How can I find out if my previous employer blackballed or added some erroneous information to my background ?

UPDATED: Mar 16, 2012

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How can I find out if my previous employer blackballed or added some erroneous information to my background ?

I have been out of work 11 months and can’t seem to make it to the interview phase.

Asked on March 16, 2012 under Employment Labor Law, Kentucky


SJZ, Member, New York Bar / FreeAdvice Contributing Attorney

Answered 10 years ago | Contributor

There is no central repository of your employment information; to find out what this employer may be telling people (e.g. if they call to verify employment or get a reference), you'd have to bring a lawsuit against them, then use the legal mechanisms of "discovery" (e.g. written interrogatories, or questions; document production requests; depositions) to find out what has been said or written about you. And to bring a lawsuit, you need good cause to believe something untoward was done: a mere suspicion, based on not getting to the interview phase, is not sufficient.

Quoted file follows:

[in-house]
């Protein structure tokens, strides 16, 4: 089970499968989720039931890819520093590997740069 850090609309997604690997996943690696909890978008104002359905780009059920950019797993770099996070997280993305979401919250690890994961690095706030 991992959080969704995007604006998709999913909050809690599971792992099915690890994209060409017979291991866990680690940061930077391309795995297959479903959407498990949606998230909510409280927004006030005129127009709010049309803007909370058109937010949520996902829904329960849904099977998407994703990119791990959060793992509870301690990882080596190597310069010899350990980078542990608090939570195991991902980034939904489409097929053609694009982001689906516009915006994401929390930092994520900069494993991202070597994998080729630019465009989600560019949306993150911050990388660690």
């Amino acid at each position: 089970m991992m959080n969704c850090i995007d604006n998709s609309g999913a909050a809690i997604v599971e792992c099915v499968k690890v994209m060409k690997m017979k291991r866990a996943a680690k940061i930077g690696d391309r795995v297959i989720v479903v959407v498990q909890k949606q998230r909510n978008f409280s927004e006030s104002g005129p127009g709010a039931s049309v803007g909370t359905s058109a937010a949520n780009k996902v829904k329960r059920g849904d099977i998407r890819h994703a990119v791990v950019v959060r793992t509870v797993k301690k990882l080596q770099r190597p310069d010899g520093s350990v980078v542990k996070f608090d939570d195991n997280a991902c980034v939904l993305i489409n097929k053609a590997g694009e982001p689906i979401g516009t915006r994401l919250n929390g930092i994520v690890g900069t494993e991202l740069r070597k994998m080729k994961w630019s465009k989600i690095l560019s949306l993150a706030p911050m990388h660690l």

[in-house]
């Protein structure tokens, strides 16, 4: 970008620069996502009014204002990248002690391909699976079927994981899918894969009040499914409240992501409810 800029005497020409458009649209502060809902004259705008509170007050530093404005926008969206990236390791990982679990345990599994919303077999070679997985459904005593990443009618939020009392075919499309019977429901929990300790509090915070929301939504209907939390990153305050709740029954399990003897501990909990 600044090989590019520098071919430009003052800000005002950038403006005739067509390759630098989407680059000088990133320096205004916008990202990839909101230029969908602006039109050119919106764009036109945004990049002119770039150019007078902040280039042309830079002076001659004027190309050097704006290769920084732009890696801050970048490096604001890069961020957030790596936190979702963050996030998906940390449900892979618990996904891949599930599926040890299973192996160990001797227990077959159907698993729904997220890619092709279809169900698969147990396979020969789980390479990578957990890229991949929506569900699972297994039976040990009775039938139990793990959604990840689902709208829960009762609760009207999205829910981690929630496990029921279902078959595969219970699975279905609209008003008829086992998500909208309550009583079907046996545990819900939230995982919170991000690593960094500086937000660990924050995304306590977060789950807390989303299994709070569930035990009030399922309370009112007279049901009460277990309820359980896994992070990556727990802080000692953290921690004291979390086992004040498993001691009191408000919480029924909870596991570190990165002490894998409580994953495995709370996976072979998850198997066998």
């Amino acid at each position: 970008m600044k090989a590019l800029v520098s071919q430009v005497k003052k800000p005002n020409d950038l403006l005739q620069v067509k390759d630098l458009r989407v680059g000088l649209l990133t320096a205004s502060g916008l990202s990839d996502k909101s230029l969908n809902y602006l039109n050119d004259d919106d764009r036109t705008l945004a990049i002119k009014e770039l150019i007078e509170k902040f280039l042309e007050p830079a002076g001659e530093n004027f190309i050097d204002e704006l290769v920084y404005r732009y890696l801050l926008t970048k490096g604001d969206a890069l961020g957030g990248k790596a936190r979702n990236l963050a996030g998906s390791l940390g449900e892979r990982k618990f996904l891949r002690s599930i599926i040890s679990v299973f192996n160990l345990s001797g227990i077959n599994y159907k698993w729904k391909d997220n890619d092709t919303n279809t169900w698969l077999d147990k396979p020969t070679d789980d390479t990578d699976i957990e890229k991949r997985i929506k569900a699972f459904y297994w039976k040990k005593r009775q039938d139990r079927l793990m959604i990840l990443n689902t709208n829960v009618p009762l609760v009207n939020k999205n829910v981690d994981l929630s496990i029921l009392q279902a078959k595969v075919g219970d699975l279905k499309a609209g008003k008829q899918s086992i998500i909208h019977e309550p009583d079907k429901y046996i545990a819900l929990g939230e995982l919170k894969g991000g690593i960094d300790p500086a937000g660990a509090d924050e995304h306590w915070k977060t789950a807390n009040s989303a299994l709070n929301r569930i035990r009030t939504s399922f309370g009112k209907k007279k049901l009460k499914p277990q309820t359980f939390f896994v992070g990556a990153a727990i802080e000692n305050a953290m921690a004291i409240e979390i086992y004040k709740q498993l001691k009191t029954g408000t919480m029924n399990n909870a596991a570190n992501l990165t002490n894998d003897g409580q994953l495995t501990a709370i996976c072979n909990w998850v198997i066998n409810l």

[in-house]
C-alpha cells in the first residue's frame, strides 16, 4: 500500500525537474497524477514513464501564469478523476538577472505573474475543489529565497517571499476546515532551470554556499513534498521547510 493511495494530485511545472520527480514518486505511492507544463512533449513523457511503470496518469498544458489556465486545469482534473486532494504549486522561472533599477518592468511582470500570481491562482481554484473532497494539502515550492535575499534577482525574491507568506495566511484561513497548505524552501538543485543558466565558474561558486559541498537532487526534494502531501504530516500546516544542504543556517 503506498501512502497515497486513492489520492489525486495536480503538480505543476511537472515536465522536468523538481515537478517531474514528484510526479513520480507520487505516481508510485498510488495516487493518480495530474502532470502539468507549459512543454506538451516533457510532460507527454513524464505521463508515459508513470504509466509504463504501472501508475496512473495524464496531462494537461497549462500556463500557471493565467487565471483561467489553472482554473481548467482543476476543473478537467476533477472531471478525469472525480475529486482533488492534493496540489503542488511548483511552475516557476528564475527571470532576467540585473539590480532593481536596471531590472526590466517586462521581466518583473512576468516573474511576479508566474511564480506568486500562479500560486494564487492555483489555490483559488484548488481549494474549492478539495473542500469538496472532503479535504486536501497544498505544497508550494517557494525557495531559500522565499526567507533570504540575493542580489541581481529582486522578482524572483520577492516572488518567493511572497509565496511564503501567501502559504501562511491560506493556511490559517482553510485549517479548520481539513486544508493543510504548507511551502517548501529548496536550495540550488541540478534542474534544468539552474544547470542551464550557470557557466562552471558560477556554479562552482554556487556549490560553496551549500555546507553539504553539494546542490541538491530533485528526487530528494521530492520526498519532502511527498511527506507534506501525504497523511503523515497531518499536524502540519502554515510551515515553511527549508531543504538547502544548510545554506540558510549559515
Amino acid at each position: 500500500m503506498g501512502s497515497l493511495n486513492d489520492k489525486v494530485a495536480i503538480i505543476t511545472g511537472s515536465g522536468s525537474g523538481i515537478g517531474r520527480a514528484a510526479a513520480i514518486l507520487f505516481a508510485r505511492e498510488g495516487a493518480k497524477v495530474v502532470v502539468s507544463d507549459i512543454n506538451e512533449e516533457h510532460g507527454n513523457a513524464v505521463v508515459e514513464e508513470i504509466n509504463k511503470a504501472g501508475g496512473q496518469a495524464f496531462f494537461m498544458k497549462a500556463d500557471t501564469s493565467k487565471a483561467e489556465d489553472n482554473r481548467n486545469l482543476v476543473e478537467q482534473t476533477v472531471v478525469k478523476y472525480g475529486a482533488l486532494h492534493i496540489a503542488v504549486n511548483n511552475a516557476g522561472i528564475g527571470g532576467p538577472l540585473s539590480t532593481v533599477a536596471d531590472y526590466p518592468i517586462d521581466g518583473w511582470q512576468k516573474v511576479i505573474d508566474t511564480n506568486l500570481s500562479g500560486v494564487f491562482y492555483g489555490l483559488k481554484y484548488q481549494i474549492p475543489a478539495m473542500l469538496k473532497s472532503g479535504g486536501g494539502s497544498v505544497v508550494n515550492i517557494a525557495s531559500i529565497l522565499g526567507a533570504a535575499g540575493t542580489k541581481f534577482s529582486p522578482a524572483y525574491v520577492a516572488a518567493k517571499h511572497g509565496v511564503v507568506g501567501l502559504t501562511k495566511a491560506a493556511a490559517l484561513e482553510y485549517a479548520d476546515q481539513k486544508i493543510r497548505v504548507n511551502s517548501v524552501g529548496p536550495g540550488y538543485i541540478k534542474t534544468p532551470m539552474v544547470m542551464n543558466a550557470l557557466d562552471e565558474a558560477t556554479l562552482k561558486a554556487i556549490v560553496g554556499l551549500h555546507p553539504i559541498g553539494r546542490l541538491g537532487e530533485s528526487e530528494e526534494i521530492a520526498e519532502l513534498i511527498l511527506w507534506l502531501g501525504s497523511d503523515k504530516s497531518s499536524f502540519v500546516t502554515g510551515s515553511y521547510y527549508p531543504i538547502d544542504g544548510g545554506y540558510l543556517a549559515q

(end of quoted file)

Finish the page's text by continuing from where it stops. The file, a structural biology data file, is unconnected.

Given how bad the economy is, there are many reasons other than being "blackballed" for why you may be having trouble getting interviews. (And note: there is no law against a prior employer recommending to people who contact them that they do not hire you, so long as they do not support that with inaccurate facts or use some improper pressure or coercion to make others not hire you.) If you have not done so already, you may wish to meet with a resume or job search consultant, to see if you  need to modify your resume or job-hunting strategies. Good luck.

IMPORTANT NOTICE: The Answer(s) provided above are for general information only. The attorney providing the answer was not serving as the attorney for the person submitting the question or in any attorney-client relationship with such person. Laws may vary from state to state, and sometimes change. Tiny variations in the facts, or a fact not set forth in a question, often can change a legal outcome or an attorney's conclusion. Although has verified the attorney was admitted to practice law in at least one jurisdiction, he or she may not be authorized to practice law in the jurisdiction referred to in the question, nor is he or she necessarily experienced in the area of the law involved. Unlike the information in the Answer(s) above, upon which you should NOT rely, for personal advice you can rely upon we suggest you retain an attorney to represent you.

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